The queen of the Olympian Greek gods and goddesses, Hera embodied the aspects of marriage, women, childbirth, and even the stars in the heaven. And considering her lineage as possibly the eldest daughter of the Titan Kronos (in some myths, goddess Hestia is the eldest daughter), she was also the sister to Zeus. Pertaining to the latter, there is a famous myth of how the shapeshifting Zeus transformed himself into a cuckoo to secure the affection of Hera and ultimately seduce her. Unfortunately, as we mentioned in the previous entry, in the mythical narrative, their union was not exactly a happy one, partly due to the nature of Zeus’ string of affairs with other women – gods and mortals alike.
In fact, one particular episode from Greek mythology also relates to how Hera stirred up a full-fledged rebellion among the Greek gods against Zeus, which resulted in the King of the Olympians being tied up in his own couch. Fortuitously for Zeus, he was saved by one of his hundred-limbed Hecatoncheires guards. In any case, as for the historical side of affairs, the cult of Hera was closely associated to the island of Samos. To that end, the Heraion of Samos, dating from the Late Archaic period circa 8th century BC), was one of the first of the gigantic free-standing Ionic temples, and it was a massive sanctuary solely dedicated to the Greek goddess. And befitting her title as the queen of the ancient Greek gods, she was depicted as a beautiful woman wearing a crown and holding a royal, lotus-tipped scepter.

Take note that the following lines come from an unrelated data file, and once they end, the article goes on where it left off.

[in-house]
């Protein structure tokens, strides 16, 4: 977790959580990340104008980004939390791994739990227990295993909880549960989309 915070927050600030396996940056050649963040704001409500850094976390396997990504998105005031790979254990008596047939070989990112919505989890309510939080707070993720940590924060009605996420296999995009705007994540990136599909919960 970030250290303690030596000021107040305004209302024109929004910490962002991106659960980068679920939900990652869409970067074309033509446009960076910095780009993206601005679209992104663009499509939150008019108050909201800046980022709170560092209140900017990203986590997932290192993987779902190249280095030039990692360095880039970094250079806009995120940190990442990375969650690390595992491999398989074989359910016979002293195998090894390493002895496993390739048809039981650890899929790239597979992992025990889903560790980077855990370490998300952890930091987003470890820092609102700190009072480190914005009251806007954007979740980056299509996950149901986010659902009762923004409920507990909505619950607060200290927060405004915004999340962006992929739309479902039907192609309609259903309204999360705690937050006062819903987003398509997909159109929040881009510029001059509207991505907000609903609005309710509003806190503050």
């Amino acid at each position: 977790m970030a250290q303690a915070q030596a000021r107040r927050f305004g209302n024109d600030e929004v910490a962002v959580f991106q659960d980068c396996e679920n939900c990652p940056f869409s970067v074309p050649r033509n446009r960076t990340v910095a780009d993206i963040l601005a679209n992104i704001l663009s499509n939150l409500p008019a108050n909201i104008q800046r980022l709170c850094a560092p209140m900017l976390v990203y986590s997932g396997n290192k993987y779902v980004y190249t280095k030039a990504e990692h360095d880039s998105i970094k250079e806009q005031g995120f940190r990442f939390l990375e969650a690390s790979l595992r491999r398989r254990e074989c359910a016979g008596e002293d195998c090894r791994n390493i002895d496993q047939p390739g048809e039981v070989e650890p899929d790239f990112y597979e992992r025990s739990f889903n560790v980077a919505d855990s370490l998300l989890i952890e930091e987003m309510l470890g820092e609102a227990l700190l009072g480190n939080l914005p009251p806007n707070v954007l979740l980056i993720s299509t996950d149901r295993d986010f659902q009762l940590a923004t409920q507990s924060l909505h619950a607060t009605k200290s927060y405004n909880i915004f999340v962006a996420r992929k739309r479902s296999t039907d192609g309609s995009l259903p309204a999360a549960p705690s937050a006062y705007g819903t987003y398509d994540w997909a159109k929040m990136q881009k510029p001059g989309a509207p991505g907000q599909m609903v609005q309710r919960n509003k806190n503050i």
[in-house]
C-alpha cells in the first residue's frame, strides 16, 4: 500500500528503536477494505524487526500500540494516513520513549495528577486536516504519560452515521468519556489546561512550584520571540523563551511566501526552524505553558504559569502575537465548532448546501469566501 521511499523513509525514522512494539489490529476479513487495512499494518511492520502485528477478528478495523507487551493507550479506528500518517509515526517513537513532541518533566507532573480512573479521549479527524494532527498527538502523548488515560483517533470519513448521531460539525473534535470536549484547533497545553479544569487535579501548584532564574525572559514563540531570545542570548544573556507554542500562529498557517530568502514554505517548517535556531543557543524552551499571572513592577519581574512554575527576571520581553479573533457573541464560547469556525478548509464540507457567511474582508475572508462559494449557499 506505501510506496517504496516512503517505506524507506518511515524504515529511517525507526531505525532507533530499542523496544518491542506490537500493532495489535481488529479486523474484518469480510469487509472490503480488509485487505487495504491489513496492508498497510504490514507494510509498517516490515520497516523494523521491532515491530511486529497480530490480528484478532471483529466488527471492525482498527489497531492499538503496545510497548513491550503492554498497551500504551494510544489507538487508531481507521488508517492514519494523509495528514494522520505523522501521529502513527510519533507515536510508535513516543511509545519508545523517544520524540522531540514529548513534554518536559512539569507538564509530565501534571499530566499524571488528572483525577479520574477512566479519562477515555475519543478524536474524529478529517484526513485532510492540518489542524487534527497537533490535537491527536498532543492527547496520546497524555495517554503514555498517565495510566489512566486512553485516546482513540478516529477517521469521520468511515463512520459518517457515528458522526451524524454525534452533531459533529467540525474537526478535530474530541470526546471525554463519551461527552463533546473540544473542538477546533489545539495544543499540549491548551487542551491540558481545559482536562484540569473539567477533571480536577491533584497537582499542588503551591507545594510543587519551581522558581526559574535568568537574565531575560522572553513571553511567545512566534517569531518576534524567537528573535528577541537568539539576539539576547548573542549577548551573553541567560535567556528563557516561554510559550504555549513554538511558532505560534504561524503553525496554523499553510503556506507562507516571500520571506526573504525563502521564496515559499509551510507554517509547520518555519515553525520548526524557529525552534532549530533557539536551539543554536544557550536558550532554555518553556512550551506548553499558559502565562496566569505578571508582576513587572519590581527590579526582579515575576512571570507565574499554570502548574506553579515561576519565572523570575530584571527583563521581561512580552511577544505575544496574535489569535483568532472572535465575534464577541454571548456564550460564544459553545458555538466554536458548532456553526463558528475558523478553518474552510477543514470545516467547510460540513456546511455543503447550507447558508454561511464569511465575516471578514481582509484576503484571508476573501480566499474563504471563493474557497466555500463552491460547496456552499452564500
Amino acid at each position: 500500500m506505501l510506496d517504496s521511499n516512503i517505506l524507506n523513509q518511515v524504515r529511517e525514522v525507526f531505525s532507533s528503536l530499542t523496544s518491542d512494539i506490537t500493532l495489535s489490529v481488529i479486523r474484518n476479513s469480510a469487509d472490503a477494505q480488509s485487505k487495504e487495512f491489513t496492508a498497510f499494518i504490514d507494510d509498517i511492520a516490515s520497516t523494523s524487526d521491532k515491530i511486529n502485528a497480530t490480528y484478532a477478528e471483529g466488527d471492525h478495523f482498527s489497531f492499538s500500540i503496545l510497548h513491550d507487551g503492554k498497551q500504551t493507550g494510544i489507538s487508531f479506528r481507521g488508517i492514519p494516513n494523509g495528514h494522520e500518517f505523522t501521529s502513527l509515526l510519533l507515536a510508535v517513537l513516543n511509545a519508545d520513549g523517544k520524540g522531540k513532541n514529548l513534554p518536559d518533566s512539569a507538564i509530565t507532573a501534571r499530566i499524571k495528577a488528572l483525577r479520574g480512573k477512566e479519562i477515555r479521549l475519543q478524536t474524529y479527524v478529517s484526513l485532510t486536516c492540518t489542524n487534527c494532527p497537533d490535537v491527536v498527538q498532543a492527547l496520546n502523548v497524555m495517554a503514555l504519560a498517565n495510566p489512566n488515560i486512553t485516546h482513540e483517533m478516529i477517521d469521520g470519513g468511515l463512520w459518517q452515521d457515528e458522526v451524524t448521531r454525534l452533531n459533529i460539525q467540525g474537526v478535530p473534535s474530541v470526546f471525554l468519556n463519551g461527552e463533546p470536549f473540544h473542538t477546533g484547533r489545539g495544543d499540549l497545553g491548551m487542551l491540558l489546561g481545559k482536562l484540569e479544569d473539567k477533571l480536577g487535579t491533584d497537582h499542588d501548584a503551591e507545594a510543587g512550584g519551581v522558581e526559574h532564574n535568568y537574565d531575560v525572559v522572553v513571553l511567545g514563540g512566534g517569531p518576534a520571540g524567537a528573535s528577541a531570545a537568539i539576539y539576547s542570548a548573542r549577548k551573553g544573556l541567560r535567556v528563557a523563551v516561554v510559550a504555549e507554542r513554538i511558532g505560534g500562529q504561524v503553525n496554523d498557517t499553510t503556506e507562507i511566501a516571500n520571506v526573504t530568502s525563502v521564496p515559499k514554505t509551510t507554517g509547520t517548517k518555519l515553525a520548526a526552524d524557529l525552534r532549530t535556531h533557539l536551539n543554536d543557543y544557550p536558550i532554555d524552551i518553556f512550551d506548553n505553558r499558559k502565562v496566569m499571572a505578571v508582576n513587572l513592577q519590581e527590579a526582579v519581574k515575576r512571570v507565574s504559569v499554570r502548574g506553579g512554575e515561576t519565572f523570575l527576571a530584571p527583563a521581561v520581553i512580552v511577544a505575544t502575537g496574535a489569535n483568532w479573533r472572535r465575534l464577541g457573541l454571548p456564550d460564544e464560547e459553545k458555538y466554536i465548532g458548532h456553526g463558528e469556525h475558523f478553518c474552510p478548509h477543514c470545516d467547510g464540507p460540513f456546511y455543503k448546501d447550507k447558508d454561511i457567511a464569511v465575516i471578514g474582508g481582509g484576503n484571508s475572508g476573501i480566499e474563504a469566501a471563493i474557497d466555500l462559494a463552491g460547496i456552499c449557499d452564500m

Being the daughter of Kronos and Rhea, and thus belonging to the first generation of Olympian Greek gods, Demeter was the goddess of agriculture, harvest, grain, and bread. In essence, she embodied the sustaining force of earth and thus was often depicted as a matronly woman bearing sheaves of wheat or a cornucopia (the ‘horn of plenty’ symbolizing abundance and nourishment). Consequently, she was given the epithets of the Lady of the fruits (of the earth) and the Bringer of seasons – with the latter aspect being symbolically mentioned in Greek mythology through a particular episode involving Demeter and her beloved daughter Persephone.
Essentially, this translated to a tragic story in which Demeter, the deity of growth and harvest, lost her daughter when she was kidnapped by Hades (as he fell in love with her), the god of the underworld. And even after the intervention of other Greek gods, Persephone was only allowed to return to earth and spend time with her mother from spring to autumn, thus essentially symbolizing how her parting caused the leaves to fall and stunted nature’s growth – until the cyclic arrival of next spring. Historically, the role of Demeter and her ‘periodic’ daughter Persephone may have been reenacted in the Eleusinian Mysteries, the enigmatic annual initiation ceremonies held in ancient Greece that possibly predated the pantheon of the Olympian Greek gods. The cult in itself was based at Eleusis and its rituals and beliefs (that had their ancient versions being performed in other realms, including Crete, Near East, and later Rome) were mostly kept a secret on a consistent basis for around a two millennia.